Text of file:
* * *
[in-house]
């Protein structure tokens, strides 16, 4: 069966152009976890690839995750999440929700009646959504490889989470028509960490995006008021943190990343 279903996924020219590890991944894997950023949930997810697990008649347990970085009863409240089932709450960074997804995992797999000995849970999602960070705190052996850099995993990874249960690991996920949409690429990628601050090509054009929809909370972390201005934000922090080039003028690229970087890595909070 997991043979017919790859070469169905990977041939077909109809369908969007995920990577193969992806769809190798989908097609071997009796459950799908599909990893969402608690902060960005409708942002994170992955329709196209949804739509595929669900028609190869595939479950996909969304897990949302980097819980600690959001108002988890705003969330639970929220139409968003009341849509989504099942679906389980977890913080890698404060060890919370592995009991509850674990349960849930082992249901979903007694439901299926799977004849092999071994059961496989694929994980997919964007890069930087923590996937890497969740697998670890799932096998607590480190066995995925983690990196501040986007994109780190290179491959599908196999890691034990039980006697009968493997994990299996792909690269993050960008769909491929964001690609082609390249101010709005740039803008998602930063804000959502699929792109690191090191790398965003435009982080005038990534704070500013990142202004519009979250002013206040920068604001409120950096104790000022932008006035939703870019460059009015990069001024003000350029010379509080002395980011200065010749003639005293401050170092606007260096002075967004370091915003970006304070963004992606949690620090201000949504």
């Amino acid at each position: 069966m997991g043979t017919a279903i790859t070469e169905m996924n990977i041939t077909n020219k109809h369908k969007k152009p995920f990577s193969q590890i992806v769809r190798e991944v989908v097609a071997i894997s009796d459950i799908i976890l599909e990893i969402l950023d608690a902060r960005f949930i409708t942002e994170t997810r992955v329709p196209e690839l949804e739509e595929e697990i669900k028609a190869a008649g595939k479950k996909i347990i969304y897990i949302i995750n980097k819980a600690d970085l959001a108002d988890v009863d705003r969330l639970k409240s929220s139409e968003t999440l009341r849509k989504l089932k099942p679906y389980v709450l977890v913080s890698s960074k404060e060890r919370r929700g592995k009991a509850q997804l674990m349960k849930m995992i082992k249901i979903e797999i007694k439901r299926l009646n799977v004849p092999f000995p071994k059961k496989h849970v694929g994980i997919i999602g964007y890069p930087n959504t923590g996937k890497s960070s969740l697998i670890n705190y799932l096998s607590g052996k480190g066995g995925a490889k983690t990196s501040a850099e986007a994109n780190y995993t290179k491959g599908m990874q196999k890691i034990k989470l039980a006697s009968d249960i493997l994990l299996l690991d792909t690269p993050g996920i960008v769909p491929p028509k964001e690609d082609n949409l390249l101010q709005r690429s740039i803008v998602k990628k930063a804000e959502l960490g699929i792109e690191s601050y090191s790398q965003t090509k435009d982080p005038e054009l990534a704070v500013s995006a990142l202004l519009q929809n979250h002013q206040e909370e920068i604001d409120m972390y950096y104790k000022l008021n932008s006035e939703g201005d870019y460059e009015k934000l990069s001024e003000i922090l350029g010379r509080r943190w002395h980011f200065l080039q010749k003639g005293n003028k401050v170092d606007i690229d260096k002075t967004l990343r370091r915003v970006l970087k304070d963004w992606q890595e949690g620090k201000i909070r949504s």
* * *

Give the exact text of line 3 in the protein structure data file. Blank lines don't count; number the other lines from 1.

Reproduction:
């Amino acid at each position: 069966m997991g043979t017919a279903i790859t070469e169905m996924n990977i041939t077909n020219k109809h369908k969007k152009p995920f990577s193969q590890i992806v769809r190798e991944v989908v097609a071997i894997s009796d459950i799908i976890l599909e990893i969402l950023d608690a902060r960005f949930i409708t942002e994170t997810r992955v329709p196209e690839l949804e739509e595929e697990i669900k028609a190869a008649g595939k479950k996909i347990i969304y897990i949302i995750n980097k819980a600690d970085l959001a108002d988890v009863d705003r969330l639970k409240s929220s139409e968003t999440l009341r849509k989504l089932k099942p679906y389980v709450l977890v913080s890698s960074k404060e060890r919370r929700g592995k009991a509850q997804l674990m349960k849930m995992i082992k249901i979903e797999i007694k439901r299926l009646n799977v004849p092999f000995p071994k059961k496989h849970v694929g994980i997919i999602g964007y890069p930087n959504t923590g996937k890497s960070s969740l697998i670890n705190y799932l096998s607590g052996k480190g066995g995925a490889k983690t990196s501040a850099e986007a994109n780190y995993t290179k491959g599908m990874q196999k890691i034990k989470l039980a006697s009968d249960i493997l994990l299996l690991d792909t690269p993050g996920i960008v769909p491929p028509k964001e690609d082609n949409l390249l101010q709005r690429s740039i803008v998602k990628k930063a804000e959502l960490g699929i792109e690191s601050y090191s790398q965003t090509k435009d982080p005038e054009l990534a704070v500013s995006a990142l202004l519009q929809n979250h002013q206040e909370e920068i604001d409120m972390y950096y104790k000022l008021n932008s006035e939703g201005d870019y460059e009015k934000l990069s001024e003000i922090l350029g010379r509080r943190w002395h980011f200065l080039q010749k003639g005293n003028k401050v170092d606007i690229d260096k002075t967004l990343r370091r915003v970006l970087k304070d963004w992606q890595e949690g620090k201000i909070r949504s």